The following U.S. states and territories have not announced presidential primary dates:
- Wyoming (Republicans)
- American Samoa (Republicans)
- Guam (Republicans)
- North Mariana Islands (Republicans)
Alabama, Arkansas, California, North Carolina, and Texas will all share the earliest 2024 statewide primary date, which is March 5 (Super Tuesday!). Louisiana will hold the latest statewide primary on Nov. 5 due to its unique majority-vote system.
The following U.S. territories have not announced their statewide primary dates:
- American Samoa
- North Mariana Islands
- Puerto Rico
- U.S. Virgin Islands
In 18 states, presidential and statewide primaries fall on the same date.
Here are some of the changes we’ve cataloged since we last covered this topic:
- New Hampshire confirmed its Jan. 23 presidential primary date.
- Alabama changed its statewide primary runoff date from April 2 to April 16.
- The Democratic presidential caucus date in Idaho changed from May 25 to May 23.
- Puerto Rico scheduled the Republican presidential primary for April 21.
The 2024 election cycle kicked off Nov. 10 with the passing of Alabama’s candidate filing deadline for state, congressional, and presidential primaries. Arkansas’ deadline for 2024 elections is today.
Click below to read more about 2024 election dates.
Cities in California, Nebraska holding recall elections today
We’ve spent quite a bit of time today looking ahead to 2024, but this year’s elections aren’t over. Voters in cities in California and Nebraska are deciding recall elections today.
As of Nov. 13, we’ve cataloged 261 recall efforts against 382 officials across all office types. Voters have removed 62 officials so far. On Nov. 7, we covered recalls against 34 officials. So far, 26 have been removed from office. In seven races, results are too close to call as of this writing.
Let’s look at what’s at stake in today’s races.
Crofton City Councilman Larry Peitz is up for recall. Peitz also chairs of the Crofton City Council. The effort to recall Peitz began on June 23, when former Police Chief John Carter filed recall petitions against Peitz and Mayor Robert Evans. In his petition, Carter said Peitz violated Nebraska’s public meeting laws and disposed of public property without notice. Carter also accused Peitz of being hostile toward Crofton’s law enforcement.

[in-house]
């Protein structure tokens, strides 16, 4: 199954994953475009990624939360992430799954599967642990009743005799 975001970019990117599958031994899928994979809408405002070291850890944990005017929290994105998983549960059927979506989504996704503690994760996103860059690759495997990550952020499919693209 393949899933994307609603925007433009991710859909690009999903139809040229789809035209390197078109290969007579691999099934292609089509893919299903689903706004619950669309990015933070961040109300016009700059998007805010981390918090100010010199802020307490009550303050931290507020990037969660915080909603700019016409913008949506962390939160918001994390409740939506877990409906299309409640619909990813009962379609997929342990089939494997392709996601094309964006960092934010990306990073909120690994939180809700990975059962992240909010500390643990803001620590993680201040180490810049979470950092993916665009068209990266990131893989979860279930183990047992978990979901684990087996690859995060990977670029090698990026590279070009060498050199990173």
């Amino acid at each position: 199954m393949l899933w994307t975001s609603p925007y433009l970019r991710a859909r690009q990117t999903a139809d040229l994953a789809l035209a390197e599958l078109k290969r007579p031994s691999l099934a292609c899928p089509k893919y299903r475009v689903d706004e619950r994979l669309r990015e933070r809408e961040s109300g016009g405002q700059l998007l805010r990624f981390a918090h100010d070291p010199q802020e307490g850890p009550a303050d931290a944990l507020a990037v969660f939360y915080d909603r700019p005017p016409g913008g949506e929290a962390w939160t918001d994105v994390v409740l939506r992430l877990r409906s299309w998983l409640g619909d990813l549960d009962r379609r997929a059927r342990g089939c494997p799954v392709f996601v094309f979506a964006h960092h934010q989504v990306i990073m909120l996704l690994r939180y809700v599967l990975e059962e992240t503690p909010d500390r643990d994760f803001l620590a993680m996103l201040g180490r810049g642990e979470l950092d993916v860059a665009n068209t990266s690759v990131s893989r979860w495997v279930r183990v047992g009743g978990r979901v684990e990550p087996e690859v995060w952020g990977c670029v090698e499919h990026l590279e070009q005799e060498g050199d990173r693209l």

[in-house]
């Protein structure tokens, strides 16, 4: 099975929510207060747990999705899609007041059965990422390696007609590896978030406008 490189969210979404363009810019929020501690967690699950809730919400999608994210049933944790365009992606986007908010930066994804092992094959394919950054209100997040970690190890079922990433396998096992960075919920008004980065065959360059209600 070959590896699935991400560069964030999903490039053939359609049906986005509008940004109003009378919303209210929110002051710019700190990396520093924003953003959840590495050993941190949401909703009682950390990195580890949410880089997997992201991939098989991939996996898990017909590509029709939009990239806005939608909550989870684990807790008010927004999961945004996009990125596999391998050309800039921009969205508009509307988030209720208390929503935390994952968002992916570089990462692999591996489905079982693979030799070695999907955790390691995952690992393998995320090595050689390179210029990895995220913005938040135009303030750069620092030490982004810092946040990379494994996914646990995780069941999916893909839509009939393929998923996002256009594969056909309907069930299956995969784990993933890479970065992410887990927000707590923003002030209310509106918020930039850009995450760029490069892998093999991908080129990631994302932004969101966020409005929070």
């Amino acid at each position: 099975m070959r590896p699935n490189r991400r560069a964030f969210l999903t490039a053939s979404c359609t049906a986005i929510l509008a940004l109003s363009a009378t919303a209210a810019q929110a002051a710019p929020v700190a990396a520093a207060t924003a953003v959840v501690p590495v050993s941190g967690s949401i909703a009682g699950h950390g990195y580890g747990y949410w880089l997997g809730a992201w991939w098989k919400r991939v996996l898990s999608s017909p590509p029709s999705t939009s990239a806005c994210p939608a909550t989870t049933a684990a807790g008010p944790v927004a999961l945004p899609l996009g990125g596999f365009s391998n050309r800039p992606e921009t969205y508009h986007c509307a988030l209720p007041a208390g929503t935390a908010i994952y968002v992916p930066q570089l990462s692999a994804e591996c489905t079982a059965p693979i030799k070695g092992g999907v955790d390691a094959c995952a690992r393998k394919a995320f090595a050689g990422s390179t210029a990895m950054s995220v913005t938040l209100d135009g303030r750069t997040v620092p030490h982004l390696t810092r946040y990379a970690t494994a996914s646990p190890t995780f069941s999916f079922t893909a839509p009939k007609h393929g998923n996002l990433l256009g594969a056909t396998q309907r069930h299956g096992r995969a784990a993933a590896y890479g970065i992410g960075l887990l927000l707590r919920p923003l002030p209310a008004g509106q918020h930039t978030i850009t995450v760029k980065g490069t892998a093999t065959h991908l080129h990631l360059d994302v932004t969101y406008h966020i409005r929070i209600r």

The effort to recall Evans did not go to a vote because recall supporters did not collect the required 127 signatures. Recall supporters needed to submit 63 signatures to put the recall against Peitz on the ballot. They submitted 71, and 64 were deemed valid.
Neither Peitz nor Evans filed statements of defense.
In September, a recall election was held against Councilmember James Murphy. Voters retained Murphy in a 73% to 27%.
Crofton is located in the northeast corner of the state, and had a population of 911 in 2021.
Santa Ana City Councilmember Jessie Lopez is up for recall. Organizers tried to put Councilmember Thai Viet Phan on the ballot as well but failed to turn in signatures by the Aug. 7 deadline.
The recall committee’s chairman, Tim Rush, said, “We are seeking to recall Lopez and Phan for their part in advancing extreme policies that [are] harmful to our neighborhoods and undermine the strides Santa Ana has been making in improving our quality of life. Their palpable hostility to law enforcement is one aspect of their destructive record—but there is more.” Rush also said Lopez and Phan voted for a rent control ordinance.
Lopez said, “I have been part of a council that approved hiring more police officers, approved hiring bonuses and approved safety equipment for our officers. The gang enforcement unit is fully funded and I’m proud to have a good working relationship with our police chief, David Valentin.”
Gerry Serrano, the president of the police officers’ union in Santa Ana, is among the supporters of the recall campaign.
Twice a year, we publish a report on recall efforts against the country—a year-end report and a mid-year report. Click here to read our 2023 mid-year report, which covers recall efforts between January and June 21. In December, we will publish our year-end report, so stay tuned for that!
Learn more about upcoming recall elections at the link below.